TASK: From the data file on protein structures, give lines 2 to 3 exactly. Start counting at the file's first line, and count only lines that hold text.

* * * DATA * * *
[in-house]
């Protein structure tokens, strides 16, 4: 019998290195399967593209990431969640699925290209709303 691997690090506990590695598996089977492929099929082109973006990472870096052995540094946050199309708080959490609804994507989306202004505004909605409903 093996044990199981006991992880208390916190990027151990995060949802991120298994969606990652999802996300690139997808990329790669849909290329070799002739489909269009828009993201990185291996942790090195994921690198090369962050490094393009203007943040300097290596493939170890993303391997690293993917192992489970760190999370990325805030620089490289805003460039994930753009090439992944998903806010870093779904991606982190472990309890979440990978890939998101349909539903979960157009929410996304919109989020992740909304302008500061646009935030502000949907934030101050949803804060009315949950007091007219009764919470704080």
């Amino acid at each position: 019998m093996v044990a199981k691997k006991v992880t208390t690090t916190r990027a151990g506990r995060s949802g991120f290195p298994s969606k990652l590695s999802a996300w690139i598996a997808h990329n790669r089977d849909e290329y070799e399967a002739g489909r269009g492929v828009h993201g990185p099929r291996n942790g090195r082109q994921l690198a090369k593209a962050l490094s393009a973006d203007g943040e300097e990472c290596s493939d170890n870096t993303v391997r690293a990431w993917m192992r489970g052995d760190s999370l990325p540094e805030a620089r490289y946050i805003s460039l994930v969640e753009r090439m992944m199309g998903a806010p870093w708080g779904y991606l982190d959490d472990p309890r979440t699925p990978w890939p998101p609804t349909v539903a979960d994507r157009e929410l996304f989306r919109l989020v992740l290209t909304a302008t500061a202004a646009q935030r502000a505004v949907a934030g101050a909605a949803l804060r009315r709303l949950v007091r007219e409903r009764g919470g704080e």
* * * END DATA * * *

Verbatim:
């Protein structure tokens, strides 16, 4: 019998290195399967593209990431969640699925290209709303 691997690090506990590695598996089977492929099929082109973006990472870096052995540094946050199309708080959490609804994507989306202004505004909605409903 093996044990199981006991992880208390916190990027151990995060949802991120298994969606990652999802996300690139997808990329790669849909290329070799002739489909269009828009993201990185291996942790090195994921690198090369962050490094393009203007943040300097290596493939170890993303391997690293993917192992489970760190999370990325805030620089490289805003460039994930753009090439992944998903806010870093779904991606982190472990309890979440990978890939998101349909539903979960157009929410996304919109989020992740909304302008500061646009935030502000949907934030101050949803804060009315949950007091007219009764919470704080």
């Amino acid at each position: 019998m093996v044990a199981k691997k006991v992880t208390t690090t916190r990027a151990g506990r995060s949802g991120f290195p298994s969606k990652l590695s999802a996300w690139i598996a997808h990329n790669r089977d849909e290329y070799e399967a002739g489909r269009g492929v828009h993201g990185p099929r291996n942790g090195r082109q994921l690198a090369k593209a962050l490094s393009a973006d203007g943040e300097e990472c290596s493939d170890n870096t993303v391997r690293a990431w993917m192992r489970g052995d760190s999370l990325p540094e805030a620089r490289y946050i805003s460039l994930v969640e753009r090439m992944m199309g998903a806010p870093w708080g779904y991606l982190d959490d472990p309890r979440t699925p990978w890939p998101p609804t349909v539903a979960d994507r157009e929410l996304f989306r919109l989020v992740l290209t909304a302008t500061a202004a646009q935030r502000a505004v949907a934030g101050a909605a949803l804060r009315r709303l949950v007091r007219e409903r009764g919470g704080e």